Your Right to Choose for Abortion


Eng112 – Abortion: Your Right to Choose

  1. You must pick a topic you are interested in; this is a key factor in determining what kind of experience you will have and what kind of paper you will write.
  2. You paper must be 6-10 pages long in Times New Roman, 12 point font, double spaced. Papers shorter than 10 pages will receive a failing grade.
  3. You cannot miss deadlines for proposals, outlines, or drafts. If you miss a deadline, and you have not contacted the instructor ahead of time with a legitimate reason for not being on time, points will be deducted from your final paper grade. Submit all work via Google Drive and make sure to share your peers and your professor on your work. Failing to share the document is the same as not turning it in on time!
  4. You must cite at least 3 scholarly articles or books in your paper. If you are interviewing people, you must conduct at least two interviews and include material from each (this may count as 1 of the 6 scholarly sources).
  5. Plagiarism will not be tolerated and will be detected. The plagiarism detecting website is used as one method of evaluating papers in question (and also has useful advice on how to cite properly, for those interested). We will go over how to quote and cite information correctly. As long as you follow the rules laid out in class, and always identify other people’s ideas in your paper, you have nothing to worry about.

Getting Prepared to Write Your Research Paper

The research paper is a major component of your English 112 learning, and the grade you get on it will account for 25% of your final grade. A 10-15 page paper may sound like a truly enormous task, and this may be the first time you have ever conducted serious research. Be assured that it’s not an insurmountable task. With good planning and guidance you can succeed and enjoy yourself in the process. In order to keep from becoming overwhelmed, we must break down the tasks that need to be accomplished and do them one at a time. Here are the basic steps:

Before You Start Writing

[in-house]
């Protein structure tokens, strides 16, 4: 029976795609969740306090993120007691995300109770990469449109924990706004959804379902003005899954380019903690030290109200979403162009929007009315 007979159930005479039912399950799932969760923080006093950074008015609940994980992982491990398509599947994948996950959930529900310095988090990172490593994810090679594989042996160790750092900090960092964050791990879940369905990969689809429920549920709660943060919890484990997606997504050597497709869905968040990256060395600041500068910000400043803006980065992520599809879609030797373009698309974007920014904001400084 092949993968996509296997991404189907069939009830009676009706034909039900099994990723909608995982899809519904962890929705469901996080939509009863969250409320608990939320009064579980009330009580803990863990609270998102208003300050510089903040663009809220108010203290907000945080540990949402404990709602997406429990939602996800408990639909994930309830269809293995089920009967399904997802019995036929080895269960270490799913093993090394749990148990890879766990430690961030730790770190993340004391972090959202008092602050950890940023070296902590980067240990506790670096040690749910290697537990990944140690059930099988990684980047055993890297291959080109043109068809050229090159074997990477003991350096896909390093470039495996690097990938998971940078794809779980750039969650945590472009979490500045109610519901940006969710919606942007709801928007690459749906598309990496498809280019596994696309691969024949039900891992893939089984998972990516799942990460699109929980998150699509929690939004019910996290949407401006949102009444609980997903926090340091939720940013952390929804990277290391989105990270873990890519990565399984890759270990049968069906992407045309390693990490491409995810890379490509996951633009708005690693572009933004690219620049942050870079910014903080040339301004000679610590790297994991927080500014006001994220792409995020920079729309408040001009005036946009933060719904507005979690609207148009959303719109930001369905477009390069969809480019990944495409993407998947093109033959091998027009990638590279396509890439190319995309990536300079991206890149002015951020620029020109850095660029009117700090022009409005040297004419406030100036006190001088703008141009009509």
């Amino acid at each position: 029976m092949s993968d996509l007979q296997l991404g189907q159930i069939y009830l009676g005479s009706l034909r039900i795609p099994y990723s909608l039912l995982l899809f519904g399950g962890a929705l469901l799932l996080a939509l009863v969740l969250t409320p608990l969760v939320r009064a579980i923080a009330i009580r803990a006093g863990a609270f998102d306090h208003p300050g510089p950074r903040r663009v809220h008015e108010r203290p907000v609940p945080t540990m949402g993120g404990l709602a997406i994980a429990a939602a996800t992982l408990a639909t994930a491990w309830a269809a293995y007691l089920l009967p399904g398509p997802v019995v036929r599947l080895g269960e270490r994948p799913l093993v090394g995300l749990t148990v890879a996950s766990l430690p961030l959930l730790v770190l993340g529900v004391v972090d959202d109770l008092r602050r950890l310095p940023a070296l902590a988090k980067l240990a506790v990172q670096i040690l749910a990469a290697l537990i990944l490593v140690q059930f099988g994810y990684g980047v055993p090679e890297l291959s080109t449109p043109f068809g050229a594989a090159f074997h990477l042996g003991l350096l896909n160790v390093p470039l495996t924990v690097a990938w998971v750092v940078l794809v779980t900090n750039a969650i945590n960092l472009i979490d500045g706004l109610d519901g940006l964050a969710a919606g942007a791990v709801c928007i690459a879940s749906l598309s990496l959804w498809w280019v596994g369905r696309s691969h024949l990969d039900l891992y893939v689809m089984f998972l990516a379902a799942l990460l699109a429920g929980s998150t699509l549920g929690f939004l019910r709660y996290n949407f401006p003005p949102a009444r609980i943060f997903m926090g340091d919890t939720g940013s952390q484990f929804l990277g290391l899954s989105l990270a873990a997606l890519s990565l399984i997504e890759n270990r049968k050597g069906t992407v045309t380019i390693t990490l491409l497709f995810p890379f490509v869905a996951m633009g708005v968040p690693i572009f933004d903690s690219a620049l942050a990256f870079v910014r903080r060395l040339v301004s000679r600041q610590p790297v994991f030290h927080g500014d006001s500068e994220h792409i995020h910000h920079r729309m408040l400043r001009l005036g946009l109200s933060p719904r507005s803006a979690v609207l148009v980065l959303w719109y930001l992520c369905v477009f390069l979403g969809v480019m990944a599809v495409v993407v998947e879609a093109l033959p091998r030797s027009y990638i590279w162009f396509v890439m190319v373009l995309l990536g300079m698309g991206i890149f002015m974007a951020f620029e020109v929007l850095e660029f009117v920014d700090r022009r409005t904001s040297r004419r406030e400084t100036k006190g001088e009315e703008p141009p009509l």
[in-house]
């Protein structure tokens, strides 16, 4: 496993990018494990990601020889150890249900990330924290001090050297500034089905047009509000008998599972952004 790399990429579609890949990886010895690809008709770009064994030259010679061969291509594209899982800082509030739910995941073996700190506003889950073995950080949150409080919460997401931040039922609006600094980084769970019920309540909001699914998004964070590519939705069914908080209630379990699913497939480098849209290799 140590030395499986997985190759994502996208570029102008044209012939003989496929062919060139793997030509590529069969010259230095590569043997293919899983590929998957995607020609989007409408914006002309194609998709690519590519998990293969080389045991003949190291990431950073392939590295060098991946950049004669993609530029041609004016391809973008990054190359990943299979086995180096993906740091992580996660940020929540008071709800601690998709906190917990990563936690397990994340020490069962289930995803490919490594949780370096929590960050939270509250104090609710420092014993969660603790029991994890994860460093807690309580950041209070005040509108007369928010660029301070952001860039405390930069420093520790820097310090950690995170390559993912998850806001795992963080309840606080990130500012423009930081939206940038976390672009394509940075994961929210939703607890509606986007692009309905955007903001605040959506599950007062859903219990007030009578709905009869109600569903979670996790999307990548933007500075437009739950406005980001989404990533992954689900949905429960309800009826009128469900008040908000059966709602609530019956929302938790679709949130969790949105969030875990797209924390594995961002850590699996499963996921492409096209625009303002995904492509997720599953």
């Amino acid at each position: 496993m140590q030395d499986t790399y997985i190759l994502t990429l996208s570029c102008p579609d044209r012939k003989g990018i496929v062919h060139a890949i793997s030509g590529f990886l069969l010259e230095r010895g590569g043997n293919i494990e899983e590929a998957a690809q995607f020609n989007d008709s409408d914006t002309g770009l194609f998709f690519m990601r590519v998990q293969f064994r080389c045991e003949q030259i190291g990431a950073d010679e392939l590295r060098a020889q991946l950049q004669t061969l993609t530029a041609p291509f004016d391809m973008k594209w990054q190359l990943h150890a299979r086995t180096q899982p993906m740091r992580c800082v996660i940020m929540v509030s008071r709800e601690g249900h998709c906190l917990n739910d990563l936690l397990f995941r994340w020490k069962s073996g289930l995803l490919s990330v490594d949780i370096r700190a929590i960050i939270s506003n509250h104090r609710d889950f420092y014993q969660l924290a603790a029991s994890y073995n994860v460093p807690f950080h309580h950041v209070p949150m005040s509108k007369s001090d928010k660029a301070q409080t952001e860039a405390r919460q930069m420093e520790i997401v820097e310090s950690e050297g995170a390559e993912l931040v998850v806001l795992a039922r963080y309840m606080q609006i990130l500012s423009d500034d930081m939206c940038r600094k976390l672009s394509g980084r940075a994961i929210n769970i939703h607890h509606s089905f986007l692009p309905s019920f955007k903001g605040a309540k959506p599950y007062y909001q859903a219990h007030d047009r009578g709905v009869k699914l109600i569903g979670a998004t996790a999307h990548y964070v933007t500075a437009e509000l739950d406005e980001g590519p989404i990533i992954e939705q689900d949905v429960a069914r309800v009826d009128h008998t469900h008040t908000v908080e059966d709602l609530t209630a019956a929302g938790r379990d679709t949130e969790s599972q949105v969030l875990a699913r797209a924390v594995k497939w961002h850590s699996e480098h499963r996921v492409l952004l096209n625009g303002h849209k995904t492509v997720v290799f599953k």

1. Conduct a PRELIMINARY RESOURCES search to help you figure out if there will be enough material available on the topic you are considering. Use the library and the library on-line databases to help you decide what topic will be suitable. How to use them will be covered in class.
  1. Carefully select a TOPIC. Choose something with a fairly limited scope, and be sure it is something you are interested in. Once your proposal is approved, you cannot switch topics.
  1. Write your PROPOSAL. The instructor may ask you to re-write your proposal several times until you have a viable paper topic to work with.
  1. Once your proposal is approved, set aside several sessions of time to spend in the LIBRARY and ONLINE RESEARCHING. Do not expect yourself to do four hours of research in one sitting. Very few people can stay focused and productive for that length of time. Work steadily throughout the week, doing a half and hour to an hour of research each day.
  1. If you will be INTERVIEWING specific people or conducting any research or experiment of your own, set up times to do this and get your questions ready. Take notes.
  1. Spend time READING and going over the materials you’ve collected. Separate the scholarly from the un-scholarly resources.
  1. BRAINSTORM to come up with a thesis that you think you can back up using the information you have collected.
  1. After you’ve got a thesis or argument, SELECT QUOTES which you will use in your paper to back up your specific position.

After Collecting Research Materials You are Ready to Write!

  1. Use systems described in your textbook to help you divide your information into manageable segments. Then write your OUTLINE.